The Future Looks like a Canton Street Bazaar

An American Youtuber exposes the fascinating labyrinth of industrial South China in his quest to assemble the latest i-Phone from parts acquired in street markets.

Microprocessors and touchscreens are carted over cobbles and cane trash in wooden hand-carts while the vacuum laminators compete for voltage against the noodle vendors. It’s an extraordinary landscape of primitive commerce and precision engineering, itself worthy of sci-fi.

Our hero interviews the headmaster of a mobile-phone repair school and haggles with vendors over whether this or that integrated circuit will be available before such-and-such a lunar festival. We get to see the Dons and consiglieres of Asia’s technological renaissance – but not the Doges. But that’s the whole point. ‘Probably the first i-phone to be assembled by an American,’ as one commentator snorts – his product is built without the blessing of the technological oligarchy in California.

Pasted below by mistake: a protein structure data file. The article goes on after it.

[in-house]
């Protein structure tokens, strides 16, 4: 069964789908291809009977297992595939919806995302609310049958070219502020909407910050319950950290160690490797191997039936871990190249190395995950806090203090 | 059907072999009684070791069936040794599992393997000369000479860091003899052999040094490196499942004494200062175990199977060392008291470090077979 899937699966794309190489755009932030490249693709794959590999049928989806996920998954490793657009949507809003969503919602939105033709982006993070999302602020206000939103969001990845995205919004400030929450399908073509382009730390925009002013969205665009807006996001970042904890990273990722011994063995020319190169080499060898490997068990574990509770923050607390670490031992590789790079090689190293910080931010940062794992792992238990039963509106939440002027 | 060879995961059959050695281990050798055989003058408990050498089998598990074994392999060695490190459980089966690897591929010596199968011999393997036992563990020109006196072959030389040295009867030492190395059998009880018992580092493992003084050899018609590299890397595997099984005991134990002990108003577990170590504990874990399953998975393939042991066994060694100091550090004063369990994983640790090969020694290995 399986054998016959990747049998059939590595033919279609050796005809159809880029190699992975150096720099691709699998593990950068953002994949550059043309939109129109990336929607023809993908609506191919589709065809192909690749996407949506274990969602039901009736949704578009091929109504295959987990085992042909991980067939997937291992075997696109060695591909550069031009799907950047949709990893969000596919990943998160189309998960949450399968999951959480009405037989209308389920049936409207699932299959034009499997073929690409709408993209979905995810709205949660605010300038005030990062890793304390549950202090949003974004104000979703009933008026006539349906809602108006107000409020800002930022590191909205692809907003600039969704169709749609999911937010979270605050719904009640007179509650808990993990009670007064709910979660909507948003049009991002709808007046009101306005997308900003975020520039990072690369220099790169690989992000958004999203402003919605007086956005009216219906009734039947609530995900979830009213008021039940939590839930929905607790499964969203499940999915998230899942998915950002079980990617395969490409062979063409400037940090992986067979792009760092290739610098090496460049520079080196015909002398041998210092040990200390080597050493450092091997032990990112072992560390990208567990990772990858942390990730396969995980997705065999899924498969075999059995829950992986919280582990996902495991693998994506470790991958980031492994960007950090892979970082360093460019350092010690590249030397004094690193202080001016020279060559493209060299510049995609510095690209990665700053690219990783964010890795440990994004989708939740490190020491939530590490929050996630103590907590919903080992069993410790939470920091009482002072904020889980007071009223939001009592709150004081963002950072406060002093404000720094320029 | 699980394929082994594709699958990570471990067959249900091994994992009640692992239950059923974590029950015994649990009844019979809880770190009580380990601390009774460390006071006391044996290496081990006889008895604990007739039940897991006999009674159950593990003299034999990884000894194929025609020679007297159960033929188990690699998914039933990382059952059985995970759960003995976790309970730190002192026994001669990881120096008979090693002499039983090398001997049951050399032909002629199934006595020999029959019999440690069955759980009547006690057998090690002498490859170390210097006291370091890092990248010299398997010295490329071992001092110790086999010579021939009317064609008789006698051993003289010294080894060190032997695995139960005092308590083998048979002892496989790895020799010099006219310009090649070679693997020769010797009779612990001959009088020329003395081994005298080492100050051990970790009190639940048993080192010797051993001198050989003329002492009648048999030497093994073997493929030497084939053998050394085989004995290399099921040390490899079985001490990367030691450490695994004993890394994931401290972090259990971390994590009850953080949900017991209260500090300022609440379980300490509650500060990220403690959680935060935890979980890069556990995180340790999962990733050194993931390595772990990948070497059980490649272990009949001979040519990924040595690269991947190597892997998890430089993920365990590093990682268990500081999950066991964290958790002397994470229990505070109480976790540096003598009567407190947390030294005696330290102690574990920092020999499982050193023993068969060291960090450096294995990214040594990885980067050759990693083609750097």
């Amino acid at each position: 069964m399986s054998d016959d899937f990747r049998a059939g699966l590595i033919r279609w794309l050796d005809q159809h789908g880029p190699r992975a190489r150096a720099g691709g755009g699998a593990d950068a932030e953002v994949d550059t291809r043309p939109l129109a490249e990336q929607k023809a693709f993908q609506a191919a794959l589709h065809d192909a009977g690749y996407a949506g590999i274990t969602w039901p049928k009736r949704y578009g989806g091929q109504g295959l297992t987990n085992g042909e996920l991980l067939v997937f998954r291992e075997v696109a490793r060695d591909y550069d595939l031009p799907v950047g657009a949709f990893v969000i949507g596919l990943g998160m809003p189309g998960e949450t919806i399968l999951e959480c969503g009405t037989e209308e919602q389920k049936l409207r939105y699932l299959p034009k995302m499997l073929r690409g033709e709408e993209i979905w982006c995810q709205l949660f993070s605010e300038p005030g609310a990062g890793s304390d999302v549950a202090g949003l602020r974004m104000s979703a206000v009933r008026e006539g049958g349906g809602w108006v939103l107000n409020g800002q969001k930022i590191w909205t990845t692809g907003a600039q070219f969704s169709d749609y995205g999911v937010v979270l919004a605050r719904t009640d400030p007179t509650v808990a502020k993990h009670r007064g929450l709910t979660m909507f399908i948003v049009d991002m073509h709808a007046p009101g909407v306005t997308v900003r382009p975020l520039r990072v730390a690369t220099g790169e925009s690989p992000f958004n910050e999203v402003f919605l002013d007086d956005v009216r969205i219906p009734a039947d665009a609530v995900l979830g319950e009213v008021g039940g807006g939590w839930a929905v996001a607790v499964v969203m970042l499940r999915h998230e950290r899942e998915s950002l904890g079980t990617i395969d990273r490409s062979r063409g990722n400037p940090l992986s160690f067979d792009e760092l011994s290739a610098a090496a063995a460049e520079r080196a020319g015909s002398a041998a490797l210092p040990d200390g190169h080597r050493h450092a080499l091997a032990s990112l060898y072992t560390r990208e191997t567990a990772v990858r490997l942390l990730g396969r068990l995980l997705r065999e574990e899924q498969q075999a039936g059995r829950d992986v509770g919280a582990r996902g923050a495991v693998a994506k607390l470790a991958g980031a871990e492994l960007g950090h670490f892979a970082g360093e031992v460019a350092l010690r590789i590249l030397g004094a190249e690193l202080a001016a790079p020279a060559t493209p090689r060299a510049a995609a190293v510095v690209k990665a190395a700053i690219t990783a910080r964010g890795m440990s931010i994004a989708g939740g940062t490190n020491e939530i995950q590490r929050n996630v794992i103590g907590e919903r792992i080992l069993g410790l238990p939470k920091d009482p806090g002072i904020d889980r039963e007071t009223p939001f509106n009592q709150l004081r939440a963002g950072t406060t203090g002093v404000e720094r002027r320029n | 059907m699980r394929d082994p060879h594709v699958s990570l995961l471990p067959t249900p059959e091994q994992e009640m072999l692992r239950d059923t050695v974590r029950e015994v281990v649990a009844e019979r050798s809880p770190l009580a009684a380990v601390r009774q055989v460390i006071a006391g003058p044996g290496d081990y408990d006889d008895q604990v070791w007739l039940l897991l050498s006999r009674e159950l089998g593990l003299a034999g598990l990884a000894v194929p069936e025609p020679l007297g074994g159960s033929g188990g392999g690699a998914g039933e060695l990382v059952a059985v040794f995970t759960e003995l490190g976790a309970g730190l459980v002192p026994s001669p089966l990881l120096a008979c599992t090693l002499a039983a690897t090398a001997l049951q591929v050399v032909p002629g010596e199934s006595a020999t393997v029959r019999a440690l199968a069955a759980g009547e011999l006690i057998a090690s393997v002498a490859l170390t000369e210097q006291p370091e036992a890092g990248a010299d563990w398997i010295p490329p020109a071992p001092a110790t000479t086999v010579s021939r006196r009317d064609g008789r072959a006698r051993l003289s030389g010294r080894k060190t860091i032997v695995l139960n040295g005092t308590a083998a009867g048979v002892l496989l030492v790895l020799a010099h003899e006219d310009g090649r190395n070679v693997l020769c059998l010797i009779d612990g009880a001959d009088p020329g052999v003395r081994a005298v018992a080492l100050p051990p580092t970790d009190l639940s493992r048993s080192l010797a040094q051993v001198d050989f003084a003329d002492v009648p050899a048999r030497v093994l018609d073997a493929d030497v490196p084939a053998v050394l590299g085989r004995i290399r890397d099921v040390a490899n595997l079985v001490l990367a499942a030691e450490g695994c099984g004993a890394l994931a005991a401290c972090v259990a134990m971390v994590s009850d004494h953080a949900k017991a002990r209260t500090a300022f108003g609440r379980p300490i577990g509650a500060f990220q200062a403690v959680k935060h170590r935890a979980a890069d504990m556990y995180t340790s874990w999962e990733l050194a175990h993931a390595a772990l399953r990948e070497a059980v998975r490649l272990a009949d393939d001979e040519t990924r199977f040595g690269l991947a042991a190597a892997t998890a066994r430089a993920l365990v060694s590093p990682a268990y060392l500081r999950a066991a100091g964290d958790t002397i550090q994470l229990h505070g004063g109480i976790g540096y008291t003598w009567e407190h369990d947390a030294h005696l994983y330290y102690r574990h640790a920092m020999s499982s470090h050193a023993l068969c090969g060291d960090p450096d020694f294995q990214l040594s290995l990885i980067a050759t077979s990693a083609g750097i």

Babel is quaking on its continental shelf. I can’t say I’m sorry.

These are baby steps, of course – but the video certainly supports its opening assertion: ‘The future is here – it’s just not evenly distributed.’

One suspects this may be the shape of things to come.